A Blind Spot In Mission Clean India

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Occupational hazard Sanitary workers are often exposed to deadly diseases. Photo: Vijay Pandey

In a unique address to the nation on 2 October — Mahatma Gandhi’s birth anniversary — Prime Minister Narendra Modi expressed his commitment to devote 100 hours every year to sweeping the floor, picking up the waste and dusting his windows. He also urged everybody to do the same so that Indian cities can compete with those in the West. Union Minister for Water Resources Uma Bharti went to the extent of pledging to devote 300 hours annually to the ‘Swachh Bharat’ (Clean India) mission.

When the politicians were celebrating voluntarism, those who spend long hours every day cleaning our cities were conveniently forgotten. No one spoke about how they contribute to keeping the country clean despite facing untouchability and discrimination.

To meet global standards of cleanliness, India needs more than voluntary action. It needs to get rid of the ageold stigma associated with the work of cleaning. And it needs to ensure competitive wages, adequate safety gear and decent healthcare facilities for those who do that for a living.

Very few households in the metros segregate waste into recyclable, biodegradable and non-biodegradable bins. That is mostly done by grossly underpaid, low-caste migrant workers who collect the waste from every house, or by ragpickers. The contribution of ragpickers and sanitary workers to waste management is immense, but the municipal bodies employ only a few of them on a permanent basis. For instance, in New Delhi, most sanitary workers work on a daily wage without any job security. Many have worked every day for up to 15 years, earning only a third of the wages they would have got as permanent employees.

Moreover, the municipal bodies are increasingly outsourcing the job of cleaning to contractors who are likely to employ children at half the minimum wages. Ragpickers comprise the fourth largest section of child labourers in New Delhi, says a study by the National Labour Institute.

According to the World Bank, only the poorest of the poor work with waste, which is considered to be “3-D work” (dirty, dangerous and demeaning) — an American expression for work that combines high difficulty and risk with low status.

Rohit Prajapati of the NGO Paryavaran Suraksha Samiti says that more than 60 percent of the safai karmacharis in Gujarat are employed on a daily-wage basis. “For nearly a decade, the municipalities in Gujarat have not hired new sanitary workers for permanent posts. They are mostly hired through labour contractors, who pay as little as Rs 1,000 per month to women and children who work 12 hours a day, seven days a week,” he says.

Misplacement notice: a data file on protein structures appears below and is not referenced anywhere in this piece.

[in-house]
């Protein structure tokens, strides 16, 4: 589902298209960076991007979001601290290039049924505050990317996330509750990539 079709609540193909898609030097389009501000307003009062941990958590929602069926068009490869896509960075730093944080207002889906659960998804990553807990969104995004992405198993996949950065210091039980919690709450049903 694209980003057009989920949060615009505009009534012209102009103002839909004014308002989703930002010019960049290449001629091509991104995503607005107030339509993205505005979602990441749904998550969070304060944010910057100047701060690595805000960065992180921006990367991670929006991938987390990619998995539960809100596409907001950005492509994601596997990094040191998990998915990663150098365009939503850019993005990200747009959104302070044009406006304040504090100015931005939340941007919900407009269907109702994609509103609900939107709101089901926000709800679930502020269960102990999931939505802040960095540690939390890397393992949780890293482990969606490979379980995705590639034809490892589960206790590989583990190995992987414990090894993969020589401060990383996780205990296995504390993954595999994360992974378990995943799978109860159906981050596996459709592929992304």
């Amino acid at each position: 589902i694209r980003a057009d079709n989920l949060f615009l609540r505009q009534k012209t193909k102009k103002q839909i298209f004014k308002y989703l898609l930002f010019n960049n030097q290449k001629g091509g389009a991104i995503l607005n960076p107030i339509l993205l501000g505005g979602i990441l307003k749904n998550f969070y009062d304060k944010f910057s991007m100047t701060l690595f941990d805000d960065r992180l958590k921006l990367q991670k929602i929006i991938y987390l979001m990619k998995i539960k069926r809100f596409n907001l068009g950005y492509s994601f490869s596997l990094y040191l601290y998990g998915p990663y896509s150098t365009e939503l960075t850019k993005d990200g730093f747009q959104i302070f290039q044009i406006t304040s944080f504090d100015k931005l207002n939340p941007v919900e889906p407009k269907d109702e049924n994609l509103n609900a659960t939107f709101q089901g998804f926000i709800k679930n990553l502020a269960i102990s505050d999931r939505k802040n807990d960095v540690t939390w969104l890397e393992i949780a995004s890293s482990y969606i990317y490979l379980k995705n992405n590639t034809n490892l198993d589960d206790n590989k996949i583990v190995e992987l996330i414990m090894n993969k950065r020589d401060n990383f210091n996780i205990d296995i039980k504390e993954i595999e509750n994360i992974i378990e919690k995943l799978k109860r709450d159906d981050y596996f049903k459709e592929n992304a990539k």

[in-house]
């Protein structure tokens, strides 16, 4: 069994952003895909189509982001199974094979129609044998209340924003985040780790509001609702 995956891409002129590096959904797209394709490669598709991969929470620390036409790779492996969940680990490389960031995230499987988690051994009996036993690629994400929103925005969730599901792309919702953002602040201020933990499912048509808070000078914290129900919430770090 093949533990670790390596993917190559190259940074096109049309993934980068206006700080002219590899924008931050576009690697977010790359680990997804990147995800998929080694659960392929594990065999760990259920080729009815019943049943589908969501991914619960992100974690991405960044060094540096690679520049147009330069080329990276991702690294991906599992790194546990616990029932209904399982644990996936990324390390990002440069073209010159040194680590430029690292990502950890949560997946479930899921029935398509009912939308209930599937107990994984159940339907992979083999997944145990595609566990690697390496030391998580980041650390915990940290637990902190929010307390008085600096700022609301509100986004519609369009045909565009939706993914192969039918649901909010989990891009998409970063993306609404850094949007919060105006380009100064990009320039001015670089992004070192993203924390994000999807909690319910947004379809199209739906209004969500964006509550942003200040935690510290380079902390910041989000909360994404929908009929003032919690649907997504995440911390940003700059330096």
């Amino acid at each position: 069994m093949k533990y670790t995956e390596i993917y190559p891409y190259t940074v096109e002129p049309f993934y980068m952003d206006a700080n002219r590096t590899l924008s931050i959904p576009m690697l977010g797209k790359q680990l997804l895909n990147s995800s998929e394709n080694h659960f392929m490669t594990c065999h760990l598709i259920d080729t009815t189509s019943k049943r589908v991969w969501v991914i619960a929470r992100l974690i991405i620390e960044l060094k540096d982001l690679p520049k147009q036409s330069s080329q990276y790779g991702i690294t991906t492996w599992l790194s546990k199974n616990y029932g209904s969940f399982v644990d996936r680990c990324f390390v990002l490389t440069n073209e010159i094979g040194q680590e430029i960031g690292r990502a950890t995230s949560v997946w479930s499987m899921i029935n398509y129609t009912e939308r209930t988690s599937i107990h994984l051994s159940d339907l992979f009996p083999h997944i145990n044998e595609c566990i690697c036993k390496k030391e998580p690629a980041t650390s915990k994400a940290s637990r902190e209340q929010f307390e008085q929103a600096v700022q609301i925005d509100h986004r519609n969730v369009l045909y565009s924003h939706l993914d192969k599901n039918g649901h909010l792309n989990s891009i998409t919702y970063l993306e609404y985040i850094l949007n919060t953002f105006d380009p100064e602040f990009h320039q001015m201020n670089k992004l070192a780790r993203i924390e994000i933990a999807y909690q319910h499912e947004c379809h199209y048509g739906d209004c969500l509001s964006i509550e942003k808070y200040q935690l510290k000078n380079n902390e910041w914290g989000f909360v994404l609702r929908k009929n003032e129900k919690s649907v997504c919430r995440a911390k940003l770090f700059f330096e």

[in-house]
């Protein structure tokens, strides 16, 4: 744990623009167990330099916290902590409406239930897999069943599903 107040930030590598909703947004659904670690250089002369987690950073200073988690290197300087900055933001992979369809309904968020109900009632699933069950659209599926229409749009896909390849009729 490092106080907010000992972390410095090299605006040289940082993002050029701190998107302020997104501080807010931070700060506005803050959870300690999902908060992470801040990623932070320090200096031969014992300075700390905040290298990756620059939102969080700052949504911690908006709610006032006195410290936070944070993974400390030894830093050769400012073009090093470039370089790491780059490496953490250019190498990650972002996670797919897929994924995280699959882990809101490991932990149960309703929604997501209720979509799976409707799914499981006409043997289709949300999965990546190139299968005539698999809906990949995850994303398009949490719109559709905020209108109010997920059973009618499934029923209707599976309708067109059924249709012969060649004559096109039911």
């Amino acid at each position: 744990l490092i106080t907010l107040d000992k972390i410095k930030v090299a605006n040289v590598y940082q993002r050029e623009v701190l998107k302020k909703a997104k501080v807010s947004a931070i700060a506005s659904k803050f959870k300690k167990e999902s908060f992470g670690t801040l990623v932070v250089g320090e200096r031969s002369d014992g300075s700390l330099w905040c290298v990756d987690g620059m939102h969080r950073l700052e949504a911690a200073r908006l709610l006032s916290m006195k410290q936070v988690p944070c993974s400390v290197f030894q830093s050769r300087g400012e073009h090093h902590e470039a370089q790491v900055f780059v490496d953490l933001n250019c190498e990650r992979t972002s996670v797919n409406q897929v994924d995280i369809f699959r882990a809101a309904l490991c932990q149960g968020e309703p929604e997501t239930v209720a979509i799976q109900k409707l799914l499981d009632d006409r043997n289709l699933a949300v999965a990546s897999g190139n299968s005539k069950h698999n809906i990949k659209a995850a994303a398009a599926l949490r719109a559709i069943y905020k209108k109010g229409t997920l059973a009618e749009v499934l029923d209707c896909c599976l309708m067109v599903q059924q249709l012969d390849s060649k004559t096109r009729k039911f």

Bezwada Wilson of the Safai Karmachari Andolan points out that “caste hierarchy is deeply entrenched in this occupation; the lower the caste, the dirtier the work”. For instance, manual scavenging is done only by Dalits.

For more than a decade, sanitary workers, who constitute a large segment of unorganised labour in India, have been demanding safety gear like gloves and boots, job security and minimum wages. In 2008, sanitary workers in Karimnagar, Telangana, protested by resorting to begging on the streets after the municipality did not pay them for five months. Last year, following a nine-day strike by safai karmacharis, the East Delhi Municipal Corporation agreed to give permanent positions to those who had been slogging for 15 years as temporary workers.

According to Beer Singh, an east Delhi-based labour activist, sanitary workers have never been provided with adequate safety gear even when they are exposed to dangerous and disease-causing waste. “The municipal corporation always comes up with some excuse or the other when we demand protective gear,” he says.

Worse is the plight of domestic workers who clean houses as they get the lowest wages among all unskilled labourers.

So, while it is commendable for the prime minister to enthuse the population by cleaning the streets with a broom, the State should not ignore those who do that for a living. For Indian cities to compete in cleanliness with the cities of developed countries, the wages provided to the sanitary workers will have to be competitive too.

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